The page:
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EU plans permanent stockpile of essential drugs, medical gear

The stockpile would be funded from a new health budget worth 9.4 billion euros ($10.3 billion) which the EU executive commission proposed

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The European Commission said it wanted to set up a permanent reserve of essential drugs and medical equipment to address shortages that have dogged the EU for years and worsened throughout the COVID-19 pandemic.

The stockpile would be funded from a new health budget worth 9.4 billion euros ($10.3 billion) which the EU executive commission proposed.

The reserve would complement a 380-million-euro emergency stockpile created at the onset of the COVID-19 pandemic after many countries in the 27-nation bloc faced acute shortages of face masks, testing kits, ventilators, intensive care drugs and other vital items.

The EU is seeking to stockpile disinfectants, testing and diagnostic reagents, protective gear and essential medicines, according an EU document.

The extra funding, which needs to be approved by EU governments and lawmakers, would also be used to acquire vaccines, which are often in short supply in the EU and are mostly manufactured outside the bloc.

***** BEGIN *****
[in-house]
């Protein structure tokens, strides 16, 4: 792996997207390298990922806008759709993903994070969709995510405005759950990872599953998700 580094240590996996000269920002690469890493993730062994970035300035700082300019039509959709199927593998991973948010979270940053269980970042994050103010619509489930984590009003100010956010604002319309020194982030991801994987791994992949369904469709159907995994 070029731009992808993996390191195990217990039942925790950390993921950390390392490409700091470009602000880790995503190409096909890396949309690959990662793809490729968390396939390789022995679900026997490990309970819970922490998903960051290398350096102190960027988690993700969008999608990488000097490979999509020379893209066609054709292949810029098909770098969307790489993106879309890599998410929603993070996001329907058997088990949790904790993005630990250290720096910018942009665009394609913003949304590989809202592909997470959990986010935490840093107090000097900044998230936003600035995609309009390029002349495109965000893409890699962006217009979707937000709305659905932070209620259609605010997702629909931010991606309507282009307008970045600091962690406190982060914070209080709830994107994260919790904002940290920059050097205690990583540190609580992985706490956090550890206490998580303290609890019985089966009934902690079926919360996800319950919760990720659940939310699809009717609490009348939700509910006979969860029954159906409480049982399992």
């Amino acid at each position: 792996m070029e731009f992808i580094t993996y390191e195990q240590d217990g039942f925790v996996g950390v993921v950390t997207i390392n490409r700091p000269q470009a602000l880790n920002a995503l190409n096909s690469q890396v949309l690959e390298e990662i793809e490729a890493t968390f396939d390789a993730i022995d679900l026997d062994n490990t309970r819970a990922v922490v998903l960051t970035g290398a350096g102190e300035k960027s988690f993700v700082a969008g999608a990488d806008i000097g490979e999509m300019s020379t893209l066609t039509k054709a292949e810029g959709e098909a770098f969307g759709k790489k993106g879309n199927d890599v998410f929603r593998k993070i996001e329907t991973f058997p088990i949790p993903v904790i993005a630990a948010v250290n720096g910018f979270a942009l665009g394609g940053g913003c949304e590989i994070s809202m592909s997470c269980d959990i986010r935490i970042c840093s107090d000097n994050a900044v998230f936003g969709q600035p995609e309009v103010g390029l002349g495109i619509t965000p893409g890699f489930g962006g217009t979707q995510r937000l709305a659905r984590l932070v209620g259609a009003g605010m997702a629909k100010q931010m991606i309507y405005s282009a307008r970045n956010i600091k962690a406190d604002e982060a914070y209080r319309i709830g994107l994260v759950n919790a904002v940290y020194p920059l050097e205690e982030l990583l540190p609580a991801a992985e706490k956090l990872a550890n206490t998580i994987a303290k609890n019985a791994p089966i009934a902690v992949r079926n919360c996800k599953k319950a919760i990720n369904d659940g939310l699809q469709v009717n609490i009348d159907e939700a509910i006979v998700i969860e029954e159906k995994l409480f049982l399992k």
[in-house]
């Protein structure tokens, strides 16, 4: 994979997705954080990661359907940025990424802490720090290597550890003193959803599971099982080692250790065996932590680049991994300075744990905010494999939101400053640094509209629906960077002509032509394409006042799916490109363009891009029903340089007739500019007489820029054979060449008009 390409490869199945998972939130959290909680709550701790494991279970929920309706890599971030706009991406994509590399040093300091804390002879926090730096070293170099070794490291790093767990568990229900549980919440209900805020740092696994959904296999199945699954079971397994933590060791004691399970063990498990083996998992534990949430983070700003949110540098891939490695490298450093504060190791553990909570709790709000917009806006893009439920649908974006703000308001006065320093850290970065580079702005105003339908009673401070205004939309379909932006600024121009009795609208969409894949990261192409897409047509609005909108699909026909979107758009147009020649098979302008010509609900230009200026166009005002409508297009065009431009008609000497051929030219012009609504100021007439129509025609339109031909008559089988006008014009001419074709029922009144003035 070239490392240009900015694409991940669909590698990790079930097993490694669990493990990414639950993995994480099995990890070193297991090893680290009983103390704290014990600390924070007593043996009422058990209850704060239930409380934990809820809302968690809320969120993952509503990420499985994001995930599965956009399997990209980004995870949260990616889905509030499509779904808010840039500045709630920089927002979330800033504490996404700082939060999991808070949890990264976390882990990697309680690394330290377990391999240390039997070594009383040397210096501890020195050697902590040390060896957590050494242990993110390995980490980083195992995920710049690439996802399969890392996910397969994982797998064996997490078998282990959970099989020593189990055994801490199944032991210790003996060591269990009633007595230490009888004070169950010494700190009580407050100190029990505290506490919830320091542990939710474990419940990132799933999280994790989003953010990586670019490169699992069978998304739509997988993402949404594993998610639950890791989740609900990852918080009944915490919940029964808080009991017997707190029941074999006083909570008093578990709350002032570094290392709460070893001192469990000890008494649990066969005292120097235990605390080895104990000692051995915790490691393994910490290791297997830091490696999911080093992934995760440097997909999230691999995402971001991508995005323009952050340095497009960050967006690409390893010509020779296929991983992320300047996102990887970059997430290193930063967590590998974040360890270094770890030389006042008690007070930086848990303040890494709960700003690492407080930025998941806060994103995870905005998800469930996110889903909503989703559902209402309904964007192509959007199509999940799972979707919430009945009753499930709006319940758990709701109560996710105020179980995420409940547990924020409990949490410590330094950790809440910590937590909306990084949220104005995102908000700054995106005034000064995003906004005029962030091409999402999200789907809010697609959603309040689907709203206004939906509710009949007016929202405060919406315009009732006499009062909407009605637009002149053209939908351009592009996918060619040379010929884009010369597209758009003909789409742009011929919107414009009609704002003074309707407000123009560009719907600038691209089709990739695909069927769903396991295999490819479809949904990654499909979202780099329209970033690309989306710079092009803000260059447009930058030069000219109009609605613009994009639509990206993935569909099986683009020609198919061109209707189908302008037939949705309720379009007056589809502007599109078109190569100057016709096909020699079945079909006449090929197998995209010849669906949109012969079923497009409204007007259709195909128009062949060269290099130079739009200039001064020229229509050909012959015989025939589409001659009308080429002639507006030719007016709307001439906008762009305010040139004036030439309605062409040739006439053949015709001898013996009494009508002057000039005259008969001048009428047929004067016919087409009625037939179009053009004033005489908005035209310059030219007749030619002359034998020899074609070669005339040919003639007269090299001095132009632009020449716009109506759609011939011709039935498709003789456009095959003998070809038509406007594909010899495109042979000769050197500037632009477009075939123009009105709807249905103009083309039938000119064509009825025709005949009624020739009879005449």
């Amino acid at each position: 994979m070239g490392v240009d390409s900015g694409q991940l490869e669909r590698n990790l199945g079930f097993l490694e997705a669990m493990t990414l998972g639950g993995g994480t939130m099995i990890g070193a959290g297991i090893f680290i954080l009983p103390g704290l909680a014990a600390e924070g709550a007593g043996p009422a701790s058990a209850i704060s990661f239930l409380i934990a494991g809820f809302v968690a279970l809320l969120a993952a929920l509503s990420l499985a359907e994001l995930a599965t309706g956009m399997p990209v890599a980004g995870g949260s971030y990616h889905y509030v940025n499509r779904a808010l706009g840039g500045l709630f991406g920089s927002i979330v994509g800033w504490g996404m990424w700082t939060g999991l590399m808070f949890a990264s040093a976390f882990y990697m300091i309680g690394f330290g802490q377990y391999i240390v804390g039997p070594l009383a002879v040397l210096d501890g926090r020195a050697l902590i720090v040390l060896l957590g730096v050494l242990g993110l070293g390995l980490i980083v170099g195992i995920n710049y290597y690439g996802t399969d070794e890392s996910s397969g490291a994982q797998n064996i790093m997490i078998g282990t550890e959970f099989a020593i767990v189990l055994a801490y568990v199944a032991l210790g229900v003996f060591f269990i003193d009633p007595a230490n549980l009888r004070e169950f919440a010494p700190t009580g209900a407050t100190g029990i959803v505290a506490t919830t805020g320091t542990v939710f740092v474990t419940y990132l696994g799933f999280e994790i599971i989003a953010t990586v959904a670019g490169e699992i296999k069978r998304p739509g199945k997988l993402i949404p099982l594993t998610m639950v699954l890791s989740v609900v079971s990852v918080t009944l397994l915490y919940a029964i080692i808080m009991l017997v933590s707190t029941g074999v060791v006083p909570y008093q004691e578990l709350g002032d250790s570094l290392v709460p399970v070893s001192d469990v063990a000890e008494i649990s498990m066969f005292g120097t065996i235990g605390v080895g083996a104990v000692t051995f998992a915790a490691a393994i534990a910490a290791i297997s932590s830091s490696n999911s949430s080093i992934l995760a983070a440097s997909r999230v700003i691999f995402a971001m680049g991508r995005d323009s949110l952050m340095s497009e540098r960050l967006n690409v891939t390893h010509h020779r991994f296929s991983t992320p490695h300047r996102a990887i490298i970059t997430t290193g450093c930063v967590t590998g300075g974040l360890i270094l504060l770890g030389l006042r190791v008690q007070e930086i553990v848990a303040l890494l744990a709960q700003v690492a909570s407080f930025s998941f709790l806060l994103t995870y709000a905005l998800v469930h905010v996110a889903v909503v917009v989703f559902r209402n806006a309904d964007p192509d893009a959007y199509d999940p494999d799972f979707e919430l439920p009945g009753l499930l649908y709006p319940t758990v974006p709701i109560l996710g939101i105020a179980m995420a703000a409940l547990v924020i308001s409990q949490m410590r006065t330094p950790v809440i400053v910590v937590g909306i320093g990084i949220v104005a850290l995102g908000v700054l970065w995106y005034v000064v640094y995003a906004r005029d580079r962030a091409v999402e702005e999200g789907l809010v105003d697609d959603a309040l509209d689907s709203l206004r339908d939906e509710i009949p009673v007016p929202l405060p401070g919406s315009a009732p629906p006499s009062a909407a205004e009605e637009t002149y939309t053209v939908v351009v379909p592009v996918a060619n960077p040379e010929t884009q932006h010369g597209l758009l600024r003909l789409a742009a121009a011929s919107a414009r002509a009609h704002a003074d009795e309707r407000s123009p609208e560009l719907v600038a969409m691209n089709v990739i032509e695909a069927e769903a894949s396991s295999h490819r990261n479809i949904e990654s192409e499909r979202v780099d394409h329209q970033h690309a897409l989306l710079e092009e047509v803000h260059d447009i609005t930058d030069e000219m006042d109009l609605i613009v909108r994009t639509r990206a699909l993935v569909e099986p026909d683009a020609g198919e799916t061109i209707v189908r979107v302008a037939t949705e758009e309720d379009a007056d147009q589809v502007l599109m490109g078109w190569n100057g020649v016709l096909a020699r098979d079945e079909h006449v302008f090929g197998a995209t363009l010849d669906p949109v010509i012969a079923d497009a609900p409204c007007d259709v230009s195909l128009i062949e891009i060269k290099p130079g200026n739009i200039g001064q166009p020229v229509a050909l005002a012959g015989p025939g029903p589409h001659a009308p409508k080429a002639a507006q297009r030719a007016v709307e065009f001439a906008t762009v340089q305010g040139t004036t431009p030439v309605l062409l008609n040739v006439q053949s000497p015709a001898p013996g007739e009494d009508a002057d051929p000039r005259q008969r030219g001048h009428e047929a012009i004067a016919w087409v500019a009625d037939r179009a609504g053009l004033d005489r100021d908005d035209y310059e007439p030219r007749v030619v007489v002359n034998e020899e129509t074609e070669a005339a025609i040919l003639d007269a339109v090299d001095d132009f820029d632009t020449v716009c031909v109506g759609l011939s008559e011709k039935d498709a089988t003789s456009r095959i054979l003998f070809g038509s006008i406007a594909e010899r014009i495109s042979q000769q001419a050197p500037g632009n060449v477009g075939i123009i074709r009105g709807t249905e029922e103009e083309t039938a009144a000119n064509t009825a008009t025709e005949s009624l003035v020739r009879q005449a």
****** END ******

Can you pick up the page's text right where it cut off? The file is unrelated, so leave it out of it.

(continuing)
The Commission said it wanted to offer incentives to pharmaceutical companies to develop and produce vaccines in Europe, and relocate manufacturing capacity of medicines and their chemical ingredients which are now mostly imported from India and China.

EU lawmakers urged subsidies to encourage relocation, but health commissioner Stella Kyriakides declined to comment on the matter.

She said incentives would be addressed in proposals for an EU pharmaceutical strategy due at the end of the year – a timetable that raised some eyebrows in the industry in view of the risks of a second wave of the epidemic in autumn.

In a draft report, the Parliament also urged the creation of one or more “European nonprofit pharmaceutical undertakings” to manufacture priority medicines.

The United States has also been looking to build up the ability to produce drugs and their raw materials at home after the pandemic exposed the industry’s dependence on China and India.

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